Reid accused of using raids to push through longer detention limits
London Independent | February 2, 2007
Nigel Morris and Jason Bennetto
John Reid, the Home Secretary, has been warned that Britain's safety could be put at risk if he succeeds in an attempt to lengthen the period that terrorist suspects can be held without charge.
He told the Cabinet yesterday that he wanted to increase the 28-day maximum detention period available to detectives investigating alleged terrorist plots.
Mr Reid was accused of trying to make political capital from the massive operation by West Midlands Police. But the Home Office dismissed suggestions that he was taking advantage of the headlines from the Birmingham raids to press for the extension.
Tony Blair suffered his first Commons defeat as Prime Minister 15 months ago when a move to bring in a 90-day limit was thrown out by MPs and the Government was forced to settle for 28 days. Although the Home Secretary said yesterday he wanted to achieve consensus over a new limit, he faced immediate protests from MPs of all parties and from civil liberties groups.
Mr Reid argued that the police wanted a fresh look at the issue following the discovery of an alleged plot to blow up transatlantic airliners in August. He said there had been no cases so far in which 28 days' questioning had not been sufficient, but it was possible to foresee circumstances in which that was the case.
The police and Home Office say advances in computer technology make it even harder to decode encrypted information and terrorists' conspiracies were becoming larger and more complex all the time. The Prime Minister's spokesman said: "Given the continuing trend and experience over the last year, [Mr Reid] now believes it is worth trying once again to convince Parliament and the nation that going further would be a useful tool in the counter-terror effort.
Shami Chakrabarti, the director of Liberty, countered: "Holding suspects for months without charge is an attack on British justice and could be catastrophic for British security as well.
"If young people see friends and family interned without trial, they are far less likely to help the police, let alone join up. We've had years of rough and ready anti-terror laws and we are not any safer."
Alan Simpson, the MP for Nottingham South, said any effort to bounce Labour MPs into extending the limit would run into resistance. He said: "People are going to want to see the evidence that this is really relevant."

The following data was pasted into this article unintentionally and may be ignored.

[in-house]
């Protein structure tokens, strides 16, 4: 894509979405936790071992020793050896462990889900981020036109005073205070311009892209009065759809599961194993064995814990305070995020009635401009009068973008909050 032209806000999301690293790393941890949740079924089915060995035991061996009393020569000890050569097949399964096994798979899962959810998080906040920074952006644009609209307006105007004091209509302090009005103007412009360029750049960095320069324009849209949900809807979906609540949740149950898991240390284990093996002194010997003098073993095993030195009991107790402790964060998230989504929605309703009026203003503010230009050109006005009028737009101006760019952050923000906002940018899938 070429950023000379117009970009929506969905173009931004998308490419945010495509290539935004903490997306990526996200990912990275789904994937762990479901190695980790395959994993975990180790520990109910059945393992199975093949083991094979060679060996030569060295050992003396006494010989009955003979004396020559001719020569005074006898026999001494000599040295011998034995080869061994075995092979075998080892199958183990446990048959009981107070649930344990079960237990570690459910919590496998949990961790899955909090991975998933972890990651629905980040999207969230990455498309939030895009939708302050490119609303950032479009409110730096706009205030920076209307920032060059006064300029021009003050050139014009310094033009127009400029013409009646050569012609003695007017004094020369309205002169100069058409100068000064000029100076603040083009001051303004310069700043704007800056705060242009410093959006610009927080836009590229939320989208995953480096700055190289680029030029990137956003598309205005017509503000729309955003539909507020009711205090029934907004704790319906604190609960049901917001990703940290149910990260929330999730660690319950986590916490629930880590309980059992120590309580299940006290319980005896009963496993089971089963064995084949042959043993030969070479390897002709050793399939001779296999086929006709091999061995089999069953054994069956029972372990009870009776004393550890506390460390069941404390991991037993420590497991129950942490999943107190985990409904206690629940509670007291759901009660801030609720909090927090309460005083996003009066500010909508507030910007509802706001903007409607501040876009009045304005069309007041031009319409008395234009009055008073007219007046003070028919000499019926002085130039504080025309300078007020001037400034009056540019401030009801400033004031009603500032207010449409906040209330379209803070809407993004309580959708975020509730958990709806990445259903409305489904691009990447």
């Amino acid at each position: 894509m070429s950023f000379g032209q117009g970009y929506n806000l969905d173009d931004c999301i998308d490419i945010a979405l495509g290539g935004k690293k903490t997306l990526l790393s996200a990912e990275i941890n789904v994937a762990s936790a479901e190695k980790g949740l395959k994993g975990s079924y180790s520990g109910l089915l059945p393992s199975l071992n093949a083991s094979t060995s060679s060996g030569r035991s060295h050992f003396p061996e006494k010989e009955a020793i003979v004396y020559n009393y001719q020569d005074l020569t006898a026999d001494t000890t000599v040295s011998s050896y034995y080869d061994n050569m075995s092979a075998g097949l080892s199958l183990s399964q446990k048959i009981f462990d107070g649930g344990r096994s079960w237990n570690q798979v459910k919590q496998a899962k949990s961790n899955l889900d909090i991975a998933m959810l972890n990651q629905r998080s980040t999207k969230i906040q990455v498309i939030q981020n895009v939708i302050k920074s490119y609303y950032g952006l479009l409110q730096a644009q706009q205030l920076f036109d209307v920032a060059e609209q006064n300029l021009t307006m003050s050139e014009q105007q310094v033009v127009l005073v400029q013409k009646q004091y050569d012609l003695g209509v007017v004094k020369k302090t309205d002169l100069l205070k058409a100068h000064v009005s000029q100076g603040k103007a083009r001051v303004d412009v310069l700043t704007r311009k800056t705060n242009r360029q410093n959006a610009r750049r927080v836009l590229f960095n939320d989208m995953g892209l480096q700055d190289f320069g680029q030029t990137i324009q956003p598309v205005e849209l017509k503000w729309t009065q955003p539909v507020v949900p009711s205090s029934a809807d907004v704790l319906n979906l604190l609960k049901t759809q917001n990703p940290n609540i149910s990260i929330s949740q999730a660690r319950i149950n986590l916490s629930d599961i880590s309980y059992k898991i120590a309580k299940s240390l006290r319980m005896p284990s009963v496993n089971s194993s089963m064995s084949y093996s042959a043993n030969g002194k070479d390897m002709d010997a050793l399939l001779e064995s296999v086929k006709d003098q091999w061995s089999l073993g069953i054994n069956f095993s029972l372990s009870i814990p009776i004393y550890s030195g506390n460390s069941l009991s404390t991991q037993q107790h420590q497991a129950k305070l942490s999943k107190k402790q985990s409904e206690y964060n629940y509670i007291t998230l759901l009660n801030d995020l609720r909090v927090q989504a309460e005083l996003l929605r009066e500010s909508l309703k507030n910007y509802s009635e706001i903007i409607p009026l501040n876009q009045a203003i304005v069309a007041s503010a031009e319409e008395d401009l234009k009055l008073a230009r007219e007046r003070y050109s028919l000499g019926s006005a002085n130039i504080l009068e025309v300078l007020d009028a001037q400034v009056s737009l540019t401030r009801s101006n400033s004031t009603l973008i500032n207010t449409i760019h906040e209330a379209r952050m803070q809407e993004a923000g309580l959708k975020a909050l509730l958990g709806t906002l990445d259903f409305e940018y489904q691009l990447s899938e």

The Tories and Liberal Democrats also reacted sceptically, calling for concrete proof that the fight against terrorism was being hampered by the current 28-day limit. A senior Tory source said: "We are suspicious that Reid is trying to do this the day after the newspapers were dominated by the terrorist threat."
The Home Office said yesterday's cabinet discussion had been planned well before the Birmingham raids and had originally been scheduled to take place last week.
Mr Reid also faced criticism for authorising a statement about the operation early on Wednesday morning. The Home Secretary was said to have been "fully briefed on the operation and is receiving regular updates as developments occur". A source involved in the operation said: "There was no need for the Home Secretary to wade in and get his name on the job. He was clearly trying to make capital out of it. This was not appreciated." Another police source added: "This was not a job that needed to be bigged up. Everyone was very surprised that the Home Office should comment so early - it was not helpful."
The Home Office said last night that Mr Reid believed a new consensus on detention could be achieved. It said any extension of the limit would be balanced by strong judicial oversight of the process. It said the Home Secretary had no specific period in mind.
His predecessor, Charles Clarke, believed that he could force a 42-day limit through the Commons, but was told by Downing Street not to compromise over 90 days.
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